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Oxford University Press

The Effect of Green Tea Extract on Fat Oxidation at Rest and during Exercise: Evidence of Efficacy and Proposed Mechanisms

Overview of attention for article published in Advances in Nutrition, March 2013
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About this Attention Score

  • In the top 5% of all research outputs scored by Altmetric
  • Among the highest-scoring outputs from this source (#20 of 1,444)
  • High Attention Score compared to outputs of the same age (99th percentile)
  • Good Attention Score compared to outputs of the same age and source (78th percentile)

Mentioned by

news
68 news outlets
blogs
3 blogs
twitter
70 X users
patent
1 patent
facebook
11 Facebook pages
video
10 YouTube creators

Citations

dimensions_citation
61 Dimensions

Readers on

mendeley
230 Mendeley
Title
The Effect of Green Tea Extract on Fat Oxidation at Rest and during Exercise: Evidence of Efficacy and Proposed Mechanisms
Published in
Advances in Nutrition, March 2013
DOI 10.3945/an.112.003269
Pubmed ID
Authors

Adrian B. Hodgson, Rebecca K. Randell, Asker E. Jeukendrup

Abstract

Green tea is made from the leaves of the Camellia sinensis L plant, which is rich in polyphenol catechins and caffeine. There is increasing interest in the potential role of green tea extract (GTE) in fat metabolism and its influence on health and exercise performance. A number of studies have observed positive effects of GTE on fat metabolism at rest and during exercise, following both shorter and longer term intake. However, overall, the literature is inconclusive. The fact that not all studies observed effects may be related to differences in study designs, GTE bioavailability, and variation of the measurement (fat oxidation). In addition, the precise mechanisms of GTE in the human body that increase fat oxidation are unclear. The often-cited in vitro catechol-O-methyltransferase mechanism is used to explain the changes in substrate metabolism with little in vivo evidence to support it. Also, changes in expression of fat metabolism genes with longer term GTE intake have been implicated at rest and with exercise training, including the upregulation of fat metabolism enzyme gene expression in the skeletal muscle and downregulation of adipogenic genes in the liver. The exact molecular signaling that activates changes to fat metabolism gene expression is unclear but may be driven by PPAR-γ coactivator 1-α and PPARs. However, to date, evidence from human studies to support these adaptations is lacking. Clearly, more studies have to be performed to elucidate the effects of GTE on fat metabolism as well as improve our understanding of the underlying mechanisms.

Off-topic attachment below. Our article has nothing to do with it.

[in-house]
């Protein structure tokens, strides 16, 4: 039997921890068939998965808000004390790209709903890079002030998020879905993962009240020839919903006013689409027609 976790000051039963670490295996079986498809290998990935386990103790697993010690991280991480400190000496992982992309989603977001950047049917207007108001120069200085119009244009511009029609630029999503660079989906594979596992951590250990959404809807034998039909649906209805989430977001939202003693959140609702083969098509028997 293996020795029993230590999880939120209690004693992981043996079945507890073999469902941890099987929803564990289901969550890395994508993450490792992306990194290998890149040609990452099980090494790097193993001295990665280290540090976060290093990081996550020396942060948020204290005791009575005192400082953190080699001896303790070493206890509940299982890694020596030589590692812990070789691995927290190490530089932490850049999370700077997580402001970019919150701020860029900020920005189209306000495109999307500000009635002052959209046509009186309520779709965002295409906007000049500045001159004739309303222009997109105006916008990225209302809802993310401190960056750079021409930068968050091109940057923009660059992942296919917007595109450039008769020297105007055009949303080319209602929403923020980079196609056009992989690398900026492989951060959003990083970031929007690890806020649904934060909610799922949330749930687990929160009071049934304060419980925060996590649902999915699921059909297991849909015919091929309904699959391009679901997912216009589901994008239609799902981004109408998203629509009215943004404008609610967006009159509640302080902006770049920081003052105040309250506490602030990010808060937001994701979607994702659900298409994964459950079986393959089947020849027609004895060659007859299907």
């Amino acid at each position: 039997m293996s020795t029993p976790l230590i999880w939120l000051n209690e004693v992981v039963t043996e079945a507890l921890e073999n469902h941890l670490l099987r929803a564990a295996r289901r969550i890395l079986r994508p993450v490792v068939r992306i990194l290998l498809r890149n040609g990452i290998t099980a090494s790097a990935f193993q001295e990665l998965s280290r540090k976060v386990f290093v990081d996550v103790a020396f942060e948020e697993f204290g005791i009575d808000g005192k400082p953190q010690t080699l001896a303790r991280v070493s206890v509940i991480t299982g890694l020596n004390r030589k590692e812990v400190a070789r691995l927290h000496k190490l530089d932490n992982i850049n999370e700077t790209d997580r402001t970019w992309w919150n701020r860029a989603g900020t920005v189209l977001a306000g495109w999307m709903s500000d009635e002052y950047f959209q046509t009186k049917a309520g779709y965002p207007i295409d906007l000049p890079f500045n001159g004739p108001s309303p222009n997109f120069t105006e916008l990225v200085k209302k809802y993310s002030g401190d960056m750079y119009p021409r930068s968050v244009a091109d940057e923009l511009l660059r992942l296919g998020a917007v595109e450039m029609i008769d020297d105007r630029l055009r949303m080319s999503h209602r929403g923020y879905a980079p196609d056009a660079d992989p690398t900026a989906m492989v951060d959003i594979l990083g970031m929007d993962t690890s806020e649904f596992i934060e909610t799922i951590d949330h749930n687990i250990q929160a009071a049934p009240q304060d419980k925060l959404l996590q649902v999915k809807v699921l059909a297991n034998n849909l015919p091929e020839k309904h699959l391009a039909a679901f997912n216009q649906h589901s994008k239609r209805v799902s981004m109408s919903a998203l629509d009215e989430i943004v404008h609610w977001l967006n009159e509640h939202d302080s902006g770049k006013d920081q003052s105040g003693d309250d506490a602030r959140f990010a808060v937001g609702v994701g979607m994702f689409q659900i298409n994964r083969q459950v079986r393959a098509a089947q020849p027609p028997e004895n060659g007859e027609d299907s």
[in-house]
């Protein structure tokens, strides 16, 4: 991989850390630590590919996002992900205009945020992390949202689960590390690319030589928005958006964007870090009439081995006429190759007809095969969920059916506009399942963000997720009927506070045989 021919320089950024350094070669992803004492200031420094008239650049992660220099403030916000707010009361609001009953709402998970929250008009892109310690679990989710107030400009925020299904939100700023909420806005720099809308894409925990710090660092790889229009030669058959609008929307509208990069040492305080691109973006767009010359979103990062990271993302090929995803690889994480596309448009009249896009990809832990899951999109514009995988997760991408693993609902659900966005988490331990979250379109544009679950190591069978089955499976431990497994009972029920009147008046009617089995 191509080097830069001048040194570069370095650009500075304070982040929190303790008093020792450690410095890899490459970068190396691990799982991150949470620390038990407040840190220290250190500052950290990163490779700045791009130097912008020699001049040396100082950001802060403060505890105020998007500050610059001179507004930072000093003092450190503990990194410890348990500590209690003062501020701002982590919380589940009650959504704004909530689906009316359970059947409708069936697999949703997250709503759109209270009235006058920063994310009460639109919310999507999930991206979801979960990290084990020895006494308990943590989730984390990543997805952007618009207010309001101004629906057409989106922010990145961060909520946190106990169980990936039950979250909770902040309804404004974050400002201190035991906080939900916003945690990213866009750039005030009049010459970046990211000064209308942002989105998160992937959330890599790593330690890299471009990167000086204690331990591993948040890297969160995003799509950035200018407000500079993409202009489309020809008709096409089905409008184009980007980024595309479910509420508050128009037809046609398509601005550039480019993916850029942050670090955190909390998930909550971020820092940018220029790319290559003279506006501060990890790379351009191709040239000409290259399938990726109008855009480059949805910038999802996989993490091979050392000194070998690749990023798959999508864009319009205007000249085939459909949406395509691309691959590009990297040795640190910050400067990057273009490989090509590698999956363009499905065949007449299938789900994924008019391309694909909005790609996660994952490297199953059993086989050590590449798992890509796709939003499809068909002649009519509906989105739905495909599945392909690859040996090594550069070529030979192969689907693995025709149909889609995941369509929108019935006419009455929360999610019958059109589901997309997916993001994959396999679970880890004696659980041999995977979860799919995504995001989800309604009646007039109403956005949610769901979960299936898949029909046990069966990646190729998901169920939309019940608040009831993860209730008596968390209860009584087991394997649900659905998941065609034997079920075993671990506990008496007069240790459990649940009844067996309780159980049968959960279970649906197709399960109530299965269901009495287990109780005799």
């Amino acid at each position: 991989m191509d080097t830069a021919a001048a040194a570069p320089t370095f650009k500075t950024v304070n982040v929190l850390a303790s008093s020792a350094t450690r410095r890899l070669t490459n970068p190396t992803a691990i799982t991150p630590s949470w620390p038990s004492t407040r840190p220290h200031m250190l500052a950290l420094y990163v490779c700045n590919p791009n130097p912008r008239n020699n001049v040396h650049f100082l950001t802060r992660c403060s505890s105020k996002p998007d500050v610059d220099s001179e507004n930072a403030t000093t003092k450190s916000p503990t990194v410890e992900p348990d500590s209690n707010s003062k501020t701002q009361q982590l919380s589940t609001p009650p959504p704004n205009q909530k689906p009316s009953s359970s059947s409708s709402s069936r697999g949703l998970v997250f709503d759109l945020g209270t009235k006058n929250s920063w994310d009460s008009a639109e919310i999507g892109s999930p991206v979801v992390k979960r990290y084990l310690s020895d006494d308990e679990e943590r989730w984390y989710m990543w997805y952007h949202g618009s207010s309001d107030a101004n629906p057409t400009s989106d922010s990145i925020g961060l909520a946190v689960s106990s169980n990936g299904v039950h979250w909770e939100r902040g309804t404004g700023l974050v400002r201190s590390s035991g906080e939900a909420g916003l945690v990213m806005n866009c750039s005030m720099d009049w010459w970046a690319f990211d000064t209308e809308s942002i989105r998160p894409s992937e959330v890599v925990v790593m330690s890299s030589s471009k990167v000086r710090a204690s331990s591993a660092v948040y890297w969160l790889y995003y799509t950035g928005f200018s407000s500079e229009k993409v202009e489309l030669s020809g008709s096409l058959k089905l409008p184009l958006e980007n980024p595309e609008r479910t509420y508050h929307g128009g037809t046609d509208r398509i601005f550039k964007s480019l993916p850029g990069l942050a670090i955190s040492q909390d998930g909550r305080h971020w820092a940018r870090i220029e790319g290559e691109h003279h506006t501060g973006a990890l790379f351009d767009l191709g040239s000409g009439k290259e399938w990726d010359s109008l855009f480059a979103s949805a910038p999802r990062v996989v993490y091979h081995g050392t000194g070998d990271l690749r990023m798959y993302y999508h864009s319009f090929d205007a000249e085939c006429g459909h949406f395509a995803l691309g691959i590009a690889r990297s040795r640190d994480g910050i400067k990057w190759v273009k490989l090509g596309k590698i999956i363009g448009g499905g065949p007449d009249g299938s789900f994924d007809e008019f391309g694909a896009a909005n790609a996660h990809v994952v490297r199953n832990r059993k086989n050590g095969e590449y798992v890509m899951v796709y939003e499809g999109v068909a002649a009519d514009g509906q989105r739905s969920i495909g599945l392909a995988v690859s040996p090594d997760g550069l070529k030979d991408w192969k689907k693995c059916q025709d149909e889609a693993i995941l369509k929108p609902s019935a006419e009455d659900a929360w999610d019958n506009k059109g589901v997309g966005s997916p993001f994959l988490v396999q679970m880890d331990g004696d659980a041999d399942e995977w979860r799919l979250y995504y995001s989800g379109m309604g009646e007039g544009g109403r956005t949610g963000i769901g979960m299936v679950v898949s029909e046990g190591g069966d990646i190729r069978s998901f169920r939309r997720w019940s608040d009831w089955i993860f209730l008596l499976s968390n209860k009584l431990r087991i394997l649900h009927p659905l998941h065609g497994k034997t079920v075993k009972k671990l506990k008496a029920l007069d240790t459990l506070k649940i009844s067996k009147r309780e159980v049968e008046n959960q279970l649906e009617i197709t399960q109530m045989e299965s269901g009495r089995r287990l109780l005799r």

X Demographics

X Demographics

The data shown below were collected from the profiles of 70 X users who shared this research output. Click here to find out more about how the information was compiled.
Mendeley readers

Mendeley readers

The data shown below were compiled from readership statistics for 230 Mendeley readers of this research output. Click here to see the associated Mendeley record.

Geographical breakdown

Country Count As %
Chile 1 <1%
United States 1 <1%
Portugal 1 <1%
Unknown 227 99%

Demographic breakdown

Readers by professional status Count As %
Student > Bachelor 56 24%
Student > Master 39 17%
Researcher 17 7%
Student > Ph. D. Student 17 7%
Other 12 5%
Other 31 13%
Unknown 58 25%
Readers by discipline Count As %
Medicine and Dentistry 34 15%
Agricultural and Biological Sciences 33 14%
Sports and Recreations 27 12%
Nursing and Health Professions 23 10%
Biochemistry, Genetics and Molecular Biology 15 7%
Other 36 16%
Unknown 62 27%
Attention Score in Context

Attention Score in Context

This research output has an Altmetric Attention Score of 586. This is our high-level measure of the quality and quantity of online attention that it has received. This Attention Score, as well as the ranking and number of research outputs shown below, was calculated when the research output was last mentioned on 27 March 2024.
All research outputs
#40,129
of 25,610,986 outputs
Outputs from Advances in Nutrition
#20
of 1,444 outputs
Outputs of similar age
#195
of 206,722 outputs
Outputs of similar age from Advances in Nutrition
#4
of 14 outputs
Altmetric has tracked 25,610,986 research outputs across all sources so far. Compared to these this one has done particularly well and is in the 99th percentile: it's in the top 5% of all research outputs ever tracked by Altmetric.
So far Altmetric has tracked 1,444 research outputs from this source. They typically receive a lot more attention than average, with a mean Attention Score of 52.3. This one has done particularly well, scoring higher than 98% of its peers.
Older research outputs will score higher simply because they've had more time to accumulate mentions. To account for age we can compare this Altmetric Attention Score to the 206,722 tracked outputs that were published within six weeks on either side of this one in any source. This one has done particularly well, scoring higher than 99% of its contemporaries.
We're also able to compare this research output to 14 others from the same source and published within six weeks on either side of this one. This one has done well, scoring higher than 78% of its contemporaries.